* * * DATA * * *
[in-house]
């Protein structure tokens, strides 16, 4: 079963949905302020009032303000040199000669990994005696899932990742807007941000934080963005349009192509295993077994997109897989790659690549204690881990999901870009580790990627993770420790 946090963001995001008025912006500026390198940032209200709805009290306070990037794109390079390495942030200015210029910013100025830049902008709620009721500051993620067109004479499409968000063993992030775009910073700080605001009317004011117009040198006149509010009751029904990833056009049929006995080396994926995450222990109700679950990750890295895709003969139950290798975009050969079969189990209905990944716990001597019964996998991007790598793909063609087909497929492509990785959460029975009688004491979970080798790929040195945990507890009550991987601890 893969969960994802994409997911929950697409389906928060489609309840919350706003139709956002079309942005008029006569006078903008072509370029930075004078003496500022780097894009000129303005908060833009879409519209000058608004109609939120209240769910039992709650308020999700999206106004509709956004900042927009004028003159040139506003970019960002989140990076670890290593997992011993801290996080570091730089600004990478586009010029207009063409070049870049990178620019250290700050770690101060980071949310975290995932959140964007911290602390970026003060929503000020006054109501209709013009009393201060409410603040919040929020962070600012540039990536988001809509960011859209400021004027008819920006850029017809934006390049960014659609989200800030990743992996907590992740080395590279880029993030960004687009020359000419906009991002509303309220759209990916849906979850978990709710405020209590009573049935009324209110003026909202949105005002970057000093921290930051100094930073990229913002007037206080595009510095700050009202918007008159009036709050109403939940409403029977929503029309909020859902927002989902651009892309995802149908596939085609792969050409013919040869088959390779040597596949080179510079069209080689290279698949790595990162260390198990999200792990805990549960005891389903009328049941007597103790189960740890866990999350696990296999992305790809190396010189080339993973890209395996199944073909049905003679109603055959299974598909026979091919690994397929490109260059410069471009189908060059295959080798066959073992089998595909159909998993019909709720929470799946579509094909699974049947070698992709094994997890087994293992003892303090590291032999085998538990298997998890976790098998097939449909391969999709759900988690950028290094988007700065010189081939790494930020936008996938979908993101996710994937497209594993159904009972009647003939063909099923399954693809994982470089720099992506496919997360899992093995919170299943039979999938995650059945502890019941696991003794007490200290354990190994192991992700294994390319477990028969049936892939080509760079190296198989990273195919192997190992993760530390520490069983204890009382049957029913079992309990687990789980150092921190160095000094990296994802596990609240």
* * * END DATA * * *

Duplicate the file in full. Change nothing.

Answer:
[in-house]
């Protein structure tokens, strides 16, 4: 079963949905302020009032303000040199000669990994005696899932990742807007941000934080963005349009192509295993077994997109897989790659690549204690881990999901870009580790990627993770420790 946090963001995001008025912006500026390198940032209200709805009290306070990037794109390079390495942030200015210029910013100025830049902008709620009721500051993620067109004479499409968000063993992030775009910073700080605001009317004011117009040198006149509010009751029904990833056009049929006995080396994926995450222990109700679950990750890295895709003969139950290798975009050969079969189990209905990944716990001597019964996998991007790598793909063609087909497929492509990785959460029975009688004491979970080798790929040195945990507890009550991987601890 893969969960994802994409997911929950697409389906928060489609309840919350706003139709956002079309942005008029006569006078903008072509370029930075004078003496500022780097894009000129303005908060833009879409519209000058608004109609939120209240769910039992709650308020999700999206106004509709956004900042927009004028003159040139506003970019960002989140990076670890290593997992011993801290996080570091730089600004990478586009010029207009063409070049870049990178620019250290700050770690101060980071949310975290995932959140964007911290602390970026003060929503000020006054109501209709013009009393201060409410603040919040929020962070600012540039990536988001809509960011859209400021004027008819920006850029017809934006390049960014659609989200800030990743992996907590992740080395590279880029993030960004687009020359000419906009991002509303309220759209990916849906979850978990709710405020209590009573049935009324209110003026909202949105005002970057000093921290930051100094930073990229913002007037206080595009510095700050009202918007008159009036709050109403939940409403029977929503029309909020859902927002989902651009892309995802149908596939085609792969050409013919040869088959390779040597596949080179510079069209080689290279698949790595990162260390198990999200792990805990549960005891389903009328049941007597103790189960740890866990999350696990296999992305790809190396010189080339993973890209395996199944073909049905003679109603055959299974598909026979091919690994397929490109260059410069471009189908060059295959080798066959073992089998595909159909998993019909709720929470799946579509094909699974049947070698992709094994997890087994293992003892303090590291032999085998538990298997998890976790098998097939449909391969999709759900988690950028290094988007700065010189081939790494930020936008996938979908993101996710994937497209594993159904009972009647003939063909099923399954693809994982470089720099992506496919997360899992093995919170299943039979999938995650059945502890019941696991003794007490200290354990190994192991992700294994390319477990028969049936892939080509760079190296198989990273195919192997190992993760530390520490069983204890009382049957029913079992309990687990789980150092921190160095000094990296994802596990609240």